Rep. Liz Cheney has lost her post in the House Republican leadership on Wednesday after publicly rejecting for months former President Donald Trump’s lie that he won the 2020 presidential election.
House Republicans, who ousted Cheney by voice vote behind closed doors on Capitol Hill, are instead likely to replace her with New York Rep. Elise Stefanik, who has a less conservative voting record than Cheney but has emerged as one of Trump’s top defenders. Cheney did not back down in a speech on Tuesday evening, touting her conservative credentials amid criticism from Trump’s allies.
“I am a conservative Republican, and the most conservative of conservative principles is reverence for the rule of law,” she said in a floor speech. “The election is over. That is the rule of law. That is our constitutional process. Those who refuse to accept the rulings of our courts are at war with the Constitution.”
Despite her feud with Trump, House Republicans overwhelmingly voted in early February to keep Cheney as the No. 3 House Republican, who is in charge of executing the conference’s message to the public.
Unlike that vote a few months ago when she worked behind the scenes to fend off the push for her ouster, Cheney is not whipping her colleagues to stay in her position. A senior GOP member of Congress who supported Cheney then told CNN he has not heard from her ahead of Wednesday’s vote.
Cheney’s renunciation of Trump has drawn a stark contrast with House Republican Leader Kevin McCarthy, who traveled to Trump’s Mar-a-Lago resort after saying that Trump bore responsibility for the attack on the Capitol. While McCarthy previously supported Cheney, he now backs Stefanik for the House GOP’s No. 3 role.
The relationship between McCarthy and Cheney started to crumble a couple weeks after the vote on her leadership in February, when a reporter at a press conference asked if Trump should speak at the Conservative Political Action Conference.
McCarthy said “yes,” while Cheney said, “I don’t believe that he should be playing a role in the future of the party or the country.”
McCarthy then ended his appearances at press events with Cheney, raised questions about the election and distanced himself from her attacks.
Cheney’s remarks last week seemed to be McCarthy’s last straw. After Trump attempted to rebrand his loss as “THE BIG LIE!,” the Wyoming Republican noted that the 2020 election “was not stolen” and tweeted that “anyone who claims it was is spreading THE BIG LIE, turning their back on the rule of law, and poisoning our democratic system.”
Well aware that the other members of the House GOP leadership are men, Trump, McCarthy, House GOP Whip Steve Scalise and others quickly backed Stefanik, who has worked to elect more Republican women in Congress.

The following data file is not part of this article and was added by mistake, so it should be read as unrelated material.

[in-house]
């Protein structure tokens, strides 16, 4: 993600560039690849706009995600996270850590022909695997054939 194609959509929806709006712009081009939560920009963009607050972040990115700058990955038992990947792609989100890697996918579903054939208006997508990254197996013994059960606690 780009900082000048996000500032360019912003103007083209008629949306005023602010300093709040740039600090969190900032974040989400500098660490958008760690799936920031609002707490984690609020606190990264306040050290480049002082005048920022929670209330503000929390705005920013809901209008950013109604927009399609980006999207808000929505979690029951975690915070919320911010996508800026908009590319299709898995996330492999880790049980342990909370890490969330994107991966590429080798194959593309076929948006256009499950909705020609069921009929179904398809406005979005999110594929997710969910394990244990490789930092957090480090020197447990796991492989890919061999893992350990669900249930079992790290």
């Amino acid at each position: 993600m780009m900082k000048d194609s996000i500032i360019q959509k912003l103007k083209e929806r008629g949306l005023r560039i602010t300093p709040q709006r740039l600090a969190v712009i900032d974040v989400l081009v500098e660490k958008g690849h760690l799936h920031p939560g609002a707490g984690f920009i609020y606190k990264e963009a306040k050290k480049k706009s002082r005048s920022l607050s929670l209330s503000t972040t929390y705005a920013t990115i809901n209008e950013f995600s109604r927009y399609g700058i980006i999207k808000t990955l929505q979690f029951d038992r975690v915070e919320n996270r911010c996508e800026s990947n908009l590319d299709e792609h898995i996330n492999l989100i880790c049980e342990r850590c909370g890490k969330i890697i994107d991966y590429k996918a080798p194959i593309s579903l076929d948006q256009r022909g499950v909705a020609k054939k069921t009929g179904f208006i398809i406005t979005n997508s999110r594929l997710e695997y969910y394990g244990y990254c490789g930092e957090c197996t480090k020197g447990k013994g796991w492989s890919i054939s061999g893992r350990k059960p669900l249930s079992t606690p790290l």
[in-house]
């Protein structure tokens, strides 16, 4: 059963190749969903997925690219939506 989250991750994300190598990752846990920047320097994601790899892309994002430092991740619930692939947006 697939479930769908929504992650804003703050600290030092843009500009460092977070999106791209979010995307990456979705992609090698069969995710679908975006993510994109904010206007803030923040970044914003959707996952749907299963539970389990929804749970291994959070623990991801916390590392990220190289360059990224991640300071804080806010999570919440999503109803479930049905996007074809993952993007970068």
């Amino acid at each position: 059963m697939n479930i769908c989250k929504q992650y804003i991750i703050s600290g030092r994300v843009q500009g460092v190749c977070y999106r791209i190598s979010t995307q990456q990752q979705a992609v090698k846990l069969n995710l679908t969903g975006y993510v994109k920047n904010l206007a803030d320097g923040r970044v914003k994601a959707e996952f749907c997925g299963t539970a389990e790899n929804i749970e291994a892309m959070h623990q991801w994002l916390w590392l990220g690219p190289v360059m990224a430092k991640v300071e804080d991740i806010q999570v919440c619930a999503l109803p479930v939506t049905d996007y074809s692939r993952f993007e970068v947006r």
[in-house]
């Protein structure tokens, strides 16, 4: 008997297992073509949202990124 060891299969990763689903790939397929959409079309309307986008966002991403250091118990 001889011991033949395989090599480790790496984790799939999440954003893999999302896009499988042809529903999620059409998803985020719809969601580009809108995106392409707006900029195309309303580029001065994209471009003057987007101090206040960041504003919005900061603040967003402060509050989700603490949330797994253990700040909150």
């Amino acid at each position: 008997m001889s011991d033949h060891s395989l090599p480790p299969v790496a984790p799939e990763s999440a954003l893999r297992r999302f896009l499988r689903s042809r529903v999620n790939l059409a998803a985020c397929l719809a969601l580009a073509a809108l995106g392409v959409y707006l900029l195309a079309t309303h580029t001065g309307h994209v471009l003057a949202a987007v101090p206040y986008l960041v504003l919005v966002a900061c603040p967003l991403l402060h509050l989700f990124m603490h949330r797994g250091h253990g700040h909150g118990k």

“Everyone in leadership serves at the pleasure of the conference,” McCarthy said on Fox News last weekend. “We want to be united in moving forward.”
When asked Tuesday if Cheney pushed back too much on Trump, Scalise argued it wasn’t about Cheney’s comments on the former President specifically, but rather how her comments detracted from Republicans’ larger message.
“It’s not about right or wrong, it’s about the focus of our conference, and focusing on pushing back on the agenda that’s being pushed by the Biden administration,” Scalise said Tuesday.
Stefanik’s approval of Trump has increased along with her upstate New York district, which supported Barack Obama in 2012 but went for Trump in 2016 and 2020. In 2016, the congresswoman backed Trump as the party’s presidential nominee, but occasionally criticized him and wouldn’t say his name when asked who she’d support.
Early in the Trump presidency, she aligned herself with then-House Speaker Paul Ryan and focused on her work on the Armed Services and Intelligence committees. She also broke with Trump on some key priorities, including his decision to withdraw the US from the Paris climate accord and the 2017 GOP tax bill.
But when House Democrats moved to impeach Trump for the first time in 2019, Stefanik emerged as one of the President’s most outspoken defenders. She earned Trump’s praise in the process; the President called her “a new Republican star.”
In January, Stefanik objected to certifying Joe Biden’s election, and supported a Texas lawsuit that sought to overturn the results of it in battleground states Trump lost. The Supreme Court rejected the lawsuit, saying Texas lacked standing to throw out the results in other states.
Stefanik has continued to cast doubt on Biden’s victory, saying last week that she “fully” supports a controversial Republican-led audit in Arizona, where Biden narrowly won.
There is no evidence of widespread voter fraud in the 2020 election. But some House Republicans who supported Cheney in February have said her continued rejection of Trump’s false claims have fractured the party’s message as it seeks to win back the House in 2022.
Even before Monday’s vote, Cheney had been looking beyond her expulsion from House GOP leadership to the next steps of her plan to fight for the future of the Republican Party, enlisting the help from alumni of the Bush administration and other conservatives who have already spoken out against Trump.
Three people familiar with these conversations tell CNN that Cheney has become more actively engaged with Republicans outside of the House conference in recent days, talking and strategizing with these allies about her path forward. The first piece of the plan came in her pointed speech on the House floor last night, which one friend describes “as a model for her path forward.”
In the coming days, the next steps of the plan will become clear, including an effort to “rally the voices of Republicans who share her view,” another GOP confidante says. Cheney intends to make clear that she is has “no intentions of abandoning the Republican Party.”
This story and headline have been updated with additional developments Wednesday.